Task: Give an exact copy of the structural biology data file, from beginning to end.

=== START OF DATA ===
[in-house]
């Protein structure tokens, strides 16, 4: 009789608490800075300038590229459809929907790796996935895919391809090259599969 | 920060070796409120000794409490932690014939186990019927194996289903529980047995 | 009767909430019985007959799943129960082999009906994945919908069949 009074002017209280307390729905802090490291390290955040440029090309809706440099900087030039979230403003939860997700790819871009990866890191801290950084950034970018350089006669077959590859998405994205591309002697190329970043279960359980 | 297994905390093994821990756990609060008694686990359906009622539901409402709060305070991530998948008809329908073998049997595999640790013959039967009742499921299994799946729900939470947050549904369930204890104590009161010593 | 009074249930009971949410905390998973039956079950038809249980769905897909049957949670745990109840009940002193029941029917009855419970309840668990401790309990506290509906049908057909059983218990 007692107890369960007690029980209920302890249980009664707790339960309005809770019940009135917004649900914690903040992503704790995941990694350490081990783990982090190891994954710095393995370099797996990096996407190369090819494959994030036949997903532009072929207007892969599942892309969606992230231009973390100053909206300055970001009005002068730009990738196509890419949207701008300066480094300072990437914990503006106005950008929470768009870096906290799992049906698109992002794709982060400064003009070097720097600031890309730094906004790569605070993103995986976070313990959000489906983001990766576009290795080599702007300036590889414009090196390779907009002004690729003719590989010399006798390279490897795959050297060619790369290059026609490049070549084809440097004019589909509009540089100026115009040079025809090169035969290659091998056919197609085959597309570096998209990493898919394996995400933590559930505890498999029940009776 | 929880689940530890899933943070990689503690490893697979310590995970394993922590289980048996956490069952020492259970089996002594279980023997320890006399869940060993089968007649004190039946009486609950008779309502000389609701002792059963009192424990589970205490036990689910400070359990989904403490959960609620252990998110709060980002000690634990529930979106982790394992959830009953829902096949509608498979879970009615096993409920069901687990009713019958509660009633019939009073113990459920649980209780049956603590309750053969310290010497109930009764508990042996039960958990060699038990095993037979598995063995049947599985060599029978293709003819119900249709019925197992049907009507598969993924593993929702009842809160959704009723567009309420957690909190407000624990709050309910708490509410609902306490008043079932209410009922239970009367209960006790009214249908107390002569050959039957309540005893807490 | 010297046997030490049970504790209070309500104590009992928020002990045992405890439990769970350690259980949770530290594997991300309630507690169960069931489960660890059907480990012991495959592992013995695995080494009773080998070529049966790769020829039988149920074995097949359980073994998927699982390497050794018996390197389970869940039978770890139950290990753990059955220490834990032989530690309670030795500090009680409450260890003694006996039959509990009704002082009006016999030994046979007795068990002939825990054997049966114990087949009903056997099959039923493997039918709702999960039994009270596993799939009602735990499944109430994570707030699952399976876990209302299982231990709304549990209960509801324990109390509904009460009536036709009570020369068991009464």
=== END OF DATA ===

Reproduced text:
[in-house]
């Protein structure tokens, strides 16, 4: 009789608490800075300038590229459809929907790796996935895919391809090259599969 | 920060070796409120000794409490932690014939186990019927194996289903529980047995 | 009767909430019985007959799943129960082999009906994945919908069949 009074002017209280307390729905802090490291390290955040440029090309809706440099900087030039979230403003939860997700790819871009990866890191801290950084950034970018350089006669077959590859998405994205591309002697190329970043279960359980 | 297994905390093994821990756990609060008694686990359906009622539901409402709060305070991530998948008809329908073998049997595999640790013959039967009742499921299994799946729900939470947050549904369930204890104590009161010593 | 009074249930009971949410905390998973039956079950038809249980769905897909049957949670745990109840009940002193029941029917009855419970309840668990401790309990506290509906049908057909059983218990 007692107890369960007690029980209920302890249980009664707790339960309005809770019940009135917004649900914690903040992503704790995941990694350490081990783990982090190891994954710095393995370099797996990096996407190369090819494959994030036949997903532009072929207007892969599942892309969606992230231009973390100053909206300055970001009005002068730009990738196509890419949207701008300066480094300072990437914990503006106005950008929470768009870096906290799992049906698109992002794709982060400064003009070097720097600031890309730094906004790569605070993103995986976070313990959000489906983001990766576009290795080599702007300036590889414009090196390779907009002004690729003719590989010399006798390279490897795959050297060619790369290059026609490049070549084809440097004019589909509009540089100026115009040079025809090169035969290659091998056919197609085959597309570096998209990493898919394996995400933590559930505890498999029940009776 | 929880689940530890899933943070990689503690490893697979310590995970394993922590289980048996956490069952020492259970089996002594279980023997320890006399869940060993089968007649004190039946009486609950008779309502000389609701002792059963009192424990589970205490036990689910400070359990989904403490959960609620252990998110709060980002000690634990529930979106982790394992959830009953829902096949509608498979879970009615096993409920069901687990009713019958509660009633019939009073113990459920649980209780049956603590309750053969310290010497109930009764508990042996039960958990060699038990095993037979598995063995049947599985060599029978293709003819119900249709019925197992049907009507598969993924593993929702009842809160959704009723567009309420957690909190407000624990709050309910708490509410609902306490008043079932209410009922239970009367209960006790009214249908107390002569050959039957309540005893807490 | 010297046997030490049970504790209070309500104590009992928020002990045992405890439990769970350690259980949770530290594997991300309630507690169960069931489960660890059907480990012991495959592992013995695995080494009773080998070529049966790769020829039988149920074995097949359980073994998927699982390497050794018996390197389970869940039978770890139950290990753990059955220490834990032989530690309670030795500090009680409450260890003694006996039959509990009704002082009006016999030994046979007795068990002939825990054997049966114990087949009903056997099959039923493997039918709702999960039994009270596993799939009602735990499944109430994570707030699952399976876990209302299982231990709304549990209960509801324990109390509904009460009536036709009570020369068991009464």